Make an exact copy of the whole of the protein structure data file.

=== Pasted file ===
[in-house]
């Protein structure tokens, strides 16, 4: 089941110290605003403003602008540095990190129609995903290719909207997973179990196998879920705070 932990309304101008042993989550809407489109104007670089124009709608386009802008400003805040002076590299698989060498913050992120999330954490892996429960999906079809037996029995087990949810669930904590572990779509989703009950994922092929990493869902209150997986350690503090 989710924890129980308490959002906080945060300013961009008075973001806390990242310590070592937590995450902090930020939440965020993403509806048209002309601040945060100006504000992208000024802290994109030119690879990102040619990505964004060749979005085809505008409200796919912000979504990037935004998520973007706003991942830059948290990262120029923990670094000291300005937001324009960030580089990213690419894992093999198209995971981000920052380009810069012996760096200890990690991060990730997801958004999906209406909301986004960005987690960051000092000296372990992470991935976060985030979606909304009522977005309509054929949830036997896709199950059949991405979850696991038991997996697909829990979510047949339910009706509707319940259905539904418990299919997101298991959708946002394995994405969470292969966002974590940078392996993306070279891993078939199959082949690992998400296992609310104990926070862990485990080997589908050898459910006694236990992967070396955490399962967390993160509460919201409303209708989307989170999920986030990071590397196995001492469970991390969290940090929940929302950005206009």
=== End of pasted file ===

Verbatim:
[in-house]
């Protein structure tokens, strides 16, 4: 089941110290605003403003602008540095990190129609995903290719909207997973179990196998879920705070 932990309304101008042993989550809407489109104007670089124009709608386009802008400003805040002076590299698989060498913050992120999330954490892996429960999906079809037996029995087990949810669930904590572990779509989703009950994922092929990493869902209150997986350690503090 989710924890129980308490959002906080945060300013961009008075973001806390990242310590070592937590995450902090930020939440965020993403509806048209002309601040945060100006504000992208000024802290994109030119690879990102040619990505964004060749979005085809505008409200796919912000979504990037935004998520973007706003991942830059948290990262120029923990670094000291300005937001324009960030580089990213690419894992093999198209995971981000920052380009810069012996760096200890990690991060990730997801958004999906209406909301986004960005987690960051000092000296372990992470991935976060985030979606909304009522977005309509054929949830036997896709199950059949991405979850696991038991997996697909829990979510047949339910009706509707319940259905539904418990299919997101298991959708946002394995994405969470292969966002974590940078392996993306070279891993078939199959082949690992998400296992609310104990926070862990485990080997589908050898459910006694236990992967070396955490399962967390993160509460919201409303209708989307989170999920986030990071590397196995001492469970991390969290940090929940929302950005206009």